Grant supports Women of Faith in Science

Madison Kreinheder '19


CUI’s science department received a $10,000 grant from the Lutheran Women’s Missionary League (LWML) to create a Women of Faith in Science program, which will combine lab research and reflection on what it means to be a Christian woman in a scientific field. The grant proposal was written by Dr. John Kenney, professor of chemistry and chemical physics.

LWML representative Marjorie Baumgartner, a longtime friend and supporter of CUI with her late husband, attended the ceremonial presentation of the check.

Dr. Kenney not only helps us with science but tells us that we really need to lift things up to God, that our lives are centered around Christ.

“Dr. Kenney’s proposal was a very valid one and the women appreciated his efforts to mentor young women not only in science but in their Christian faith,” Baumgartner says.

Starting in summer 2019, five students will conduct scientific research in a lab, and create a group book and video with devotions and thoughts about their journeys as Christian female scientists. The book and video will leave a legacy of community and mentorship to women coming into the sciences behind them. And each year’s cohort will mentor the following group of female students.

In the lab, each student has her own area of research, most involving spectroscopic methods of investigation, Kenney’s specialty. Two students are studying astronomical areas. One is studying organic molecules related to photosynthesis.

Madison Kreinheder ’19, a chemistry major, is studying the effects of ocean acidification on calcium carbonate structures like clams and oysters, using spectroscopy. When she was younger, she “assumed science was something for boys. I hadn’t considered that I was capable of doing science.”

I felt called to do this project because I’m a huge advocate for protecting the environment. It makes me very joyful knowing that what I’m doing has the potential to make a difference.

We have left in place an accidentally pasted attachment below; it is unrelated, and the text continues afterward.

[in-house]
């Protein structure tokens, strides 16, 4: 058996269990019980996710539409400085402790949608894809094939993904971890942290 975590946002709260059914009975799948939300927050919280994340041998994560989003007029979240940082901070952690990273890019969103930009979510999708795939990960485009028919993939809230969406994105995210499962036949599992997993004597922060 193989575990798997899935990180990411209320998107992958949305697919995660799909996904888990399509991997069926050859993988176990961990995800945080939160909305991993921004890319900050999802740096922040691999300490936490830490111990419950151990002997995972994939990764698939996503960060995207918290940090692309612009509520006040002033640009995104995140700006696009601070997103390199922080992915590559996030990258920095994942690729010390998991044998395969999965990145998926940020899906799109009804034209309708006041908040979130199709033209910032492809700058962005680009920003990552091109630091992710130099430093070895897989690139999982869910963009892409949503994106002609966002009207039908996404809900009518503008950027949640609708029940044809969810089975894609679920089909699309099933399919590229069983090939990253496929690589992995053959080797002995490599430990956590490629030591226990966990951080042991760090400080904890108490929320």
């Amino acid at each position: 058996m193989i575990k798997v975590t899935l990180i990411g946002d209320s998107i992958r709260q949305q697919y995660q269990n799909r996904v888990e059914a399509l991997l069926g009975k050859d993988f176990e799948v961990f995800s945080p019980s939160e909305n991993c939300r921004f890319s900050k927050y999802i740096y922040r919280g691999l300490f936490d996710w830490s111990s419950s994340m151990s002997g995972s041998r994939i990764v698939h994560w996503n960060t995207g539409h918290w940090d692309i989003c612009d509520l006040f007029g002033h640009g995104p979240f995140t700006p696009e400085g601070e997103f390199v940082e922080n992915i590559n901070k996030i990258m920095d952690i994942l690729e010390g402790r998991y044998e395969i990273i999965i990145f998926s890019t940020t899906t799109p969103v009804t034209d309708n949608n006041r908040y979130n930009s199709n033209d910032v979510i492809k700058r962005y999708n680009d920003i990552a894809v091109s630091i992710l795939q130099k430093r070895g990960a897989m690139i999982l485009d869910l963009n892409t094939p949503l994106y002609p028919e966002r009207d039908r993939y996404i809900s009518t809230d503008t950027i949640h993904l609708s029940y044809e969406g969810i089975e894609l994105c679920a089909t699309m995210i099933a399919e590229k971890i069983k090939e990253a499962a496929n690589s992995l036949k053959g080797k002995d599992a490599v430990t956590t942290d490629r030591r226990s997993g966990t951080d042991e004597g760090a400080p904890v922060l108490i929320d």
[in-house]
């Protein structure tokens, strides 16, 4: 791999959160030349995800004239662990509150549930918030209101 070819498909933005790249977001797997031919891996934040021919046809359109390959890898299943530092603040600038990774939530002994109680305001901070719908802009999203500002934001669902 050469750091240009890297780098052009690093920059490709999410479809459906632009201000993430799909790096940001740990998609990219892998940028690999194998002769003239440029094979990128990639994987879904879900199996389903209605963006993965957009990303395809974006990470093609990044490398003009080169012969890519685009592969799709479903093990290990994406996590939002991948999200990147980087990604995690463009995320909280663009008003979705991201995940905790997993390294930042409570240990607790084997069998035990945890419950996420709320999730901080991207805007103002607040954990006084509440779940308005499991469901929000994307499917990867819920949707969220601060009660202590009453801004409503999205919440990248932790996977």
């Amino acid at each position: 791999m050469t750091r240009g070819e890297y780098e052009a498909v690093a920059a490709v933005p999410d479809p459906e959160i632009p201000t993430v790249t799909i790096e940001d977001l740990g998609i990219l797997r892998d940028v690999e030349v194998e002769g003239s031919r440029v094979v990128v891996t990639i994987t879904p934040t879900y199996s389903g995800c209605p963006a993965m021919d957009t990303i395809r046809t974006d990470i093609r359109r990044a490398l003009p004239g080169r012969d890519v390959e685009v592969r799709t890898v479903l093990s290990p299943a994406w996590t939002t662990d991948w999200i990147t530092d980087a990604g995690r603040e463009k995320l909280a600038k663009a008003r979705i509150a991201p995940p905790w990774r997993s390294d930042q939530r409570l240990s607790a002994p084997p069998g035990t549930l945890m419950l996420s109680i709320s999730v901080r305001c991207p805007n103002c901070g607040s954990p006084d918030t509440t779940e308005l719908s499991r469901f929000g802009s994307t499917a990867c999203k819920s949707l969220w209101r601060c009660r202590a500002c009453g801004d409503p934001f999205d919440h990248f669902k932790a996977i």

A teacher encouraged her pursuit, and in looking for a university where she would be empowered to continue in science, she found CUI and Dr. Kenney “so uplifting and encouraging that it became clear that this was a place where students were encouraged to persevere and learn.” Her research may provide significant understanding in its field.

“A deeper, spectral understanding of calcium carbonate will help people who are studying what acidification is doing on a molecular level to organisms,” she says. “My research has the potential to impact lots of other researchers who are working on the biological end. I felt called to do this project because I’m a huge advocate for protecting the environment. It makes me very joyful knowing that what I’m doing has the potential to make a difference.”

In this program, Kreinheder feels encouraged to think spiritually about science as well.“ The more I learn about science, to me it’s more proof that there must be a God,” she says. “No matter how much I learn, I will only know this tiny fraction of how the world works. I find great comfort in that, knowing that God already knows, and he’s going to take care of you and these questions. We should continually search for answers, but there’s comfort knowing that it’s okay and he already knows.”

Kenney’s mentorship in science and faith has “played a huge part in my life,” she says. “Dr. Kenney not only helps us with science but tells us that we really need to lift things up to God, that our lives are centered around Christ. I am a stronger Christian now, motivated by a love for science and a love for Christ, to advance the field of science and advance God’s will on earth.”

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